Celebrating 70 Years of the Smith Scholarship Fund
Seventy years ago, Florence L. Smith could only imagine the lives she would touch through her generosity. Smith, the daughter of a Norfolk physician, left a gift in her will to the community foundation when she died in 1952. Her $460,000 bequest created a scholarship fund for students attending medical school.
The Florence L. Smith Scholarship Fund continues the excellent work she envisioned. It has grown to more than $2.5 million and has helped educate more than 750 physicians.
Dr. Dorothy Urban Wright was among the first Smith Scholars, and she graduated from the Medical College of Virginia in Richmond, which is now Virginia Commonwealth University.
“It meant a lot to me,” said Wright, who graduated from medical school in 1956. “I wanted to be a doctor at 12 years old; it’s something I always wanted to do.”
The scholarship helped Wright break barriers as a woman in the primarily male medical field at the time.
“There were about eight of us out of 100,” Wright said, recalling her medical school peers.
Thanks to Smith, she was able to accomplish that dream. Wright, who grew up in northern Virginia, needed help with medical school costs after attending The College of William & Mary. Wright received a nearly $1,000-a-year renewable Smith Scholarship to pay her tuition and fees. She became a pediatrician and even spent time teaching ethics in medical school. She later started a palliative care program at a hospital in Syracuse, New York, where she retired and still lives. And Wright twice worked in Haiti at the Albert Schweitzer Hospital.
Wright felt so inspired by Smith’s generosity that she became a faithful donor to the scholarship fund. Wright’s advice to medical school students today: “Follow your dreams.”
This year, the Smith Scholarship supports 10 students attending medical schools across the state, helping defray costs, which can top $200,000. Like this year’s scholars, Dr. Alfred “Buzzy” Schulwolf said the scholarship was a lifeline.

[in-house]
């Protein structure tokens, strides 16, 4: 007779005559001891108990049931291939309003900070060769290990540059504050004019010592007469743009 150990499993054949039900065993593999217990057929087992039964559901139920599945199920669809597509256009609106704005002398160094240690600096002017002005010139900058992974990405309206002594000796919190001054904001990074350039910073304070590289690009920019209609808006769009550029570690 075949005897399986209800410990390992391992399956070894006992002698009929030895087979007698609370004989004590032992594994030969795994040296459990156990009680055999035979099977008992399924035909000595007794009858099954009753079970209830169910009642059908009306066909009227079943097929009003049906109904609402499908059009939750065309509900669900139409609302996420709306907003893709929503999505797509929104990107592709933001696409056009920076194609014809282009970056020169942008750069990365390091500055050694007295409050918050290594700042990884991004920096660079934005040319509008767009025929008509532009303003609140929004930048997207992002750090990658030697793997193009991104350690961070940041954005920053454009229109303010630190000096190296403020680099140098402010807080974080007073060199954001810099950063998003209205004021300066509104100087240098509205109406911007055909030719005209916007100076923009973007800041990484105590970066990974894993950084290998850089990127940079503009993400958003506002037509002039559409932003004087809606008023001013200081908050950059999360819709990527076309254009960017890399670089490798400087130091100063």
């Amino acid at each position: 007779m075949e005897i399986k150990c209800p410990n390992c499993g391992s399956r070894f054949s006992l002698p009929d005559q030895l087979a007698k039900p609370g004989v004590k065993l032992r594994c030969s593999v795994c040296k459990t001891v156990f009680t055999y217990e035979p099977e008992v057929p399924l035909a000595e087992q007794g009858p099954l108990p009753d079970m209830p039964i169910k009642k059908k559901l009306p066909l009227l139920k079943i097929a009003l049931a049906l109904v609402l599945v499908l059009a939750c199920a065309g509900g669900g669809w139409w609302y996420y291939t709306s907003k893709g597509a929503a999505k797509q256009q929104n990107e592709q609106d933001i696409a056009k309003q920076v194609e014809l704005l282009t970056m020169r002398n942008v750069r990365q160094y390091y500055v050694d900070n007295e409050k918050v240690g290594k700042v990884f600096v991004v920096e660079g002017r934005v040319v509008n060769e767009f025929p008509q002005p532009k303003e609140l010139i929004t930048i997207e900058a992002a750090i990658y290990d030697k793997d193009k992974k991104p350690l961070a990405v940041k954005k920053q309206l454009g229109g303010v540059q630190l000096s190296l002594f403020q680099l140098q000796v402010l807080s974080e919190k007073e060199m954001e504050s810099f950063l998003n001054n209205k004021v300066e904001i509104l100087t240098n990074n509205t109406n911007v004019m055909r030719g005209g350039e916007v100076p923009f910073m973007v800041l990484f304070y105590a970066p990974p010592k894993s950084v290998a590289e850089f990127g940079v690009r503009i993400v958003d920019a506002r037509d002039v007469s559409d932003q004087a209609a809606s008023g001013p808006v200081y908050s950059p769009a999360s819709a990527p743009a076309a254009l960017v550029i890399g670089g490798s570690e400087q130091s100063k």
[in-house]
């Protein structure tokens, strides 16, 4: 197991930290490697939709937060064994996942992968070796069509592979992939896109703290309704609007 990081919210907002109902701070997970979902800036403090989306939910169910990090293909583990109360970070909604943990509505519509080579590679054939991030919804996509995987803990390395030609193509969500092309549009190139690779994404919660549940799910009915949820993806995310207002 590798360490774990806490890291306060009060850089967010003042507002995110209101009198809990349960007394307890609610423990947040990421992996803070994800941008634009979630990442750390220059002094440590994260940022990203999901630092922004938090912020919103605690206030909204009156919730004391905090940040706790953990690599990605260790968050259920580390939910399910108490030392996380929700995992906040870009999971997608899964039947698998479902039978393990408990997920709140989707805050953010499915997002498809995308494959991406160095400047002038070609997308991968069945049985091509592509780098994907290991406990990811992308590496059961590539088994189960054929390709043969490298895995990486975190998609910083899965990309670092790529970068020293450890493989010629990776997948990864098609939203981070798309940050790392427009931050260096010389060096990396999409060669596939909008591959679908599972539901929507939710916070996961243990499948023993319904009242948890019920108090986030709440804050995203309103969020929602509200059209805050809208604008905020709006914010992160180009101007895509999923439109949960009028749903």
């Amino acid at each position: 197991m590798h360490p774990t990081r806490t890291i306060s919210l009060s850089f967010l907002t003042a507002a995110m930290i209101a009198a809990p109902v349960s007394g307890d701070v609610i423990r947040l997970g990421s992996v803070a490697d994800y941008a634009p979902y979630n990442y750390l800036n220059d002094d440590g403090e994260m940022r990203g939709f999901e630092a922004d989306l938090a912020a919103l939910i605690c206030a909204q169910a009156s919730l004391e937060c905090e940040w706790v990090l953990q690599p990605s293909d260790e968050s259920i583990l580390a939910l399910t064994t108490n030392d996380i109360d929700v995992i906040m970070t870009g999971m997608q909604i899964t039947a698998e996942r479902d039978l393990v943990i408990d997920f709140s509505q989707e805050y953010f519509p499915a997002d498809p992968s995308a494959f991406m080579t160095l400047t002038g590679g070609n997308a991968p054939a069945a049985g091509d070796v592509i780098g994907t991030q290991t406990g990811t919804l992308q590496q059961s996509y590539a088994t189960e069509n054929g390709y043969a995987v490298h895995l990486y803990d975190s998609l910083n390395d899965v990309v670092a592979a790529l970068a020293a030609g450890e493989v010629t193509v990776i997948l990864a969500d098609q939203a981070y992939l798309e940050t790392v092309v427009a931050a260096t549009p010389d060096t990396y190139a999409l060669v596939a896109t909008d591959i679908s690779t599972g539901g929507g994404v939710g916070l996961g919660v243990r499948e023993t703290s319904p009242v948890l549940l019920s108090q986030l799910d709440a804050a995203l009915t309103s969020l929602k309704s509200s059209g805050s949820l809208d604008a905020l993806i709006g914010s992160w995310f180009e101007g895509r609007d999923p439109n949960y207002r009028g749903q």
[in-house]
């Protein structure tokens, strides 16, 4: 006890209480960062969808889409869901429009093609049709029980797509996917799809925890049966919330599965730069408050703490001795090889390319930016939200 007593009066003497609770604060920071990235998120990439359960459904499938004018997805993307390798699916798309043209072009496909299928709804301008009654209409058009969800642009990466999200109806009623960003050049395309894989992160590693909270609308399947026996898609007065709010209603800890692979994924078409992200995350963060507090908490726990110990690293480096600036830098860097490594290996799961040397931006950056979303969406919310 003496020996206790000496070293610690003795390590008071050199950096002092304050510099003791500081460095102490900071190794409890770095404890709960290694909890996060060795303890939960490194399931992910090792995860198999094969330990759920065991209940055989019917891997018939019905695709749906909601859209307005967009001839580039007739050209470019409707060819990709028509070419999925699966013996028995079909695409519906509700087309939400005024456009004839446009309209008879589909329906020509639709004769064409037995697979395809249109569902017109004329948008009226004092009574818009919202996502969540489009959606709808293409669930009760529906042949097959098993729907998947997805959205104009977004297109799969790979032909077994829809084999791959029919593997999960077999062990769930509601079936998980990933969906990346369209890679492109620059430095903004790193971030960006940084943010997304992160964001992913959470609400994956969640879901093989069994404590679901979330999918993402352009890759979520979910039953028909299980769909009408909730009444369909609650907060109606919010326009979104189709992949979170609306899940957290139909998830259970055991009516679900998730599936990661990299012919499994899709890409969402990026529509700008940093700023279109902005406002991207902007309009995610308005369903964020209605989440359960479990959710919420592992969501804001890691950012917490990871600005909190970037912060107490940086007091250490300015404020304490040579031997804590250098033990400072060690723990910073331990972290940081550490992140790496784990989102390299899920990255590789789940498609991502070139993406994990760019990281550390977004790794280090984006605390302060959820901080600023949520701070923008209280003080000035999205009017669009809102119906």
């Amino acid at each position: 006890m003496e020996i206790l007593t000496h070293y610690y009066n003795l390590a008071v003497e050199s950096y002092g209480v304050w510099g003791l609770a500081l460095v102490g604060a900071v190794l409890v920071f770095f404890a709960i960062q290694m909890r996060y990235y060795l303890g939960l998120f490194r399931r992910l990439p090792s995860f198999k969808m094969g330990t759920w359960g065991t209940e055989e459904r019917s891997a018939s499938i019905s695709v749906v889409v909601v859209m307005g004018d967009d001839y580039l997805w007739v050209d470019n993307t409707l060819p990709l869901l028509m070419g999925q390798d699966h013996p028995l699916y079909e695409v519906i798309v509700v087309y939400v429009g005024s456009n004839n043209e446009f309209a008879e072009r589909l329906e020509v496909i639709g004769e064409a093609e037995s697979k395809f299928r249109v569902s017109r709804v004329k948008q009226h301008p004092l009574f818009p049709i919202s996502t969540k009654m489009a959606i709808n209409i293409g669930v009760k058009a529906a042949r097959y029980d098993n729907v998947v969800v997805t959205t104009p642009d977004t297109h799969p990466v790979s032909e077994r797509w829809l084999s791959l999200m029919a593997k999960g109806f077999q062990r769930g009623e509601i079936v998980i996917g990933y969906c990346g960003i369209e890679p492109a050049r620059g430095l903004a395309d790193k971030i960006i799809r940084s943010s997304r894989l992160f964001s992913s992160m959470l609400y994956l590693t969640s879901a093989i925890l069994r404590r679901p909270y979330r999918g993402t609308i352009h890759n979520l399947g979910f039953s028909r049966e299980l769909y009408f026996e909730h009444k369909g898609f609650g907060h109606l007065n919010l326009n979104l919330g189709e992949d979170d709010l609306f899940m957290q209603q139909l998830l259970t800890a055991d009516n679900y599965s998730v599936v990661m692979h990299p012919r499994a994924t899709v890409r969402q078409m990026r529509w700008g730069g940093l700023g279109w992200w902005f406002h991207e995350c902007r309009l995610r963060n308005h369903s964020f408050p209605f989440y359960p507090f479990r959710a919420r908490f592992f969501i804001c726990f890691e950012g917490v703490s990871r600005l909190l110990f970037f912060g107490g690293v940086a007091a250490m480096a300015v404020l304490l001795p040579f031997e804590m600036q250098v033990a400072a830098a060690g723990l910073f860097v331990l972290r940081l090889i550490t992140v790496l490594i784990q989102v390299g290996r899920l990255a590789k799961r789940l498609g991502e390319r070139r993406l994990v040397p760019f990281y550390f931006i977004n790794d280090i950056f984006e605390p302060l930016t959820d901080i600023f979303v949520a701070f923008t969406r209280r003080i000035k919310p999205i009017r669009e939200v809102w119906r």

“It made my time at medical school much easier not to have to worry about borrowing money,” said Schulwolf, who got a scholarship in 1954. He worked as a pediatrician in Norfolk for
more than 40 years. He served as president of Children’s Hospital of The King’s Daughter’s medical staff and chaired the admissions committee for Eastern Virginia Medical School. Schulwolf, who graduated from the University of Virginia School of Medicine, donates to the Smith Scholarship Fund every year. He also established his own scholarship fund at the community foundation in honor of his late wife and Smith, called the Buzzy and Helen Schulwolf Fund for Smith Scholars.
“Giving back is important to our community,” said Schulwolf, who began donating to the Smith Scholarship Fund when he retired nearly 20 years ago.
“I always had some thoughts of doing something0 when I could afford it. Towards the end of my practice in 2004, I became reinterested in doing something for the Smith Scholars. I had never had the opportunity to repay in some way the benefits that I had gotten in scholarships in both college and medical school. So that became a goal of mine that I really felt good about being able to accomplish.”
That First Class of 26 Smith Scholars
According to foundation records, the first class of 26 Smith Scholars in 1953 included the future president of the American Medical Association, the future head of Walter Reed Army Medical Center during Operation Desert Storm, and the future president of the Virginia Medical Society as well as students like Wright destined to help generations of patients have good health. They have led prestigious medical associations, including the International Society of Pediatric Surgical Oncology, the National Foundation for Infectious Diseases, and the American Academy of Ophthalmology. Smith Scholars count among their ranks the former commissioner of health for the Commonwealth of Virginia and the former chief of aerospace medicine for the United States Air National Guard.